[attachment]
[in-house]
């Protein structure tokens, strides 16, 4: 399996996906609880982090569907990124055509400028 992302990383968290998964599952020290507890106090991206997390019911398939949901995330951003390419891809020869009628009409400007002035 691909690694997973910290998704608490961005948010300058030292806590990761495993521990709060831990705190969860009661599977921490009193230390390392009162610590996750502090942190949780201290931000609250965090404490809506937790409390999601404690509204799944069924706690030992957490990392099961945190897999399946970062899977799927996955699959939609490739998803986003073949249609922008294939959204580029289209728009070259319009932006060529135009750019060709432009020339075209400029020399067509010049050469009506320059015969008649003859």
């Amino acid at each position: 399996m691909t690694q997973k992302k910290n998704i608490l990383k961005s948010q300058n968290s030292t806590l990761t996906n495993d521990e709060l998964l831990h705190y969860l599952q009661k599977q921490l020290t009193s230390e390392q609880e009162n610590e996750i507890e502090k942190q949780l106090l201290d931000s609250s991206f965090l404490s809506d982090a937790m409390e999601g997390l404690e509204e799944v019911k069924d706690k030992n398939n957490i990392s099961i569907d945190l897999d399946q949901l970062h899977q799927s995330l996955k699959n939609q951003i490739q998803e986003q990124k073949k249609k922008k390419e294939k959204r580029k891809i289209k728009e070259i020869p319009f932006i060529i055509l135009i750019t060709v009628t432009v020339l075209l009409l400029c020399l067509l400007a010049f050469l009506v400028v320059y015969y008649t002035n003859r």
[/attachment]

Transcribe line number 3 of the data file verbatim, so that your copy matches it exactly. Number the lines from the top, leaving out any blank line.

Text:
């Amino acid at each position: 399996m691909t690694q997973k992302k910290n998704i608490l990383k961005s948010q300058n968290s030292t806590l990761t996906n495993d521990e709060l998964l831990h705190y969860l599952q009661k599977q921490l020290t009193s230390e390392q609880e009162n610590e996750i507890e502090k942190q949780l106090l201290d931000s609250s991206f965090l404490s809506d982090a937790m409390e999601g997390l404690e509204e799944v019911k069924d706690k030992n398939n957490i990392s099961i569907d945190l897999d399946q949901l970062h899977q799927s995330l996955k699959n939609q951003i490739q998803e986003q990124k073949k249609k922008k390419e294939k959204r580029k891809i289209k728009e070259i020869p319009f932006i060529i055509l135009i750019t060709v009628t432009v020339l075209l009409l400029c020399l067509l400007a010049f050469l009506v400028v320059y015969y008649t002035n003859r």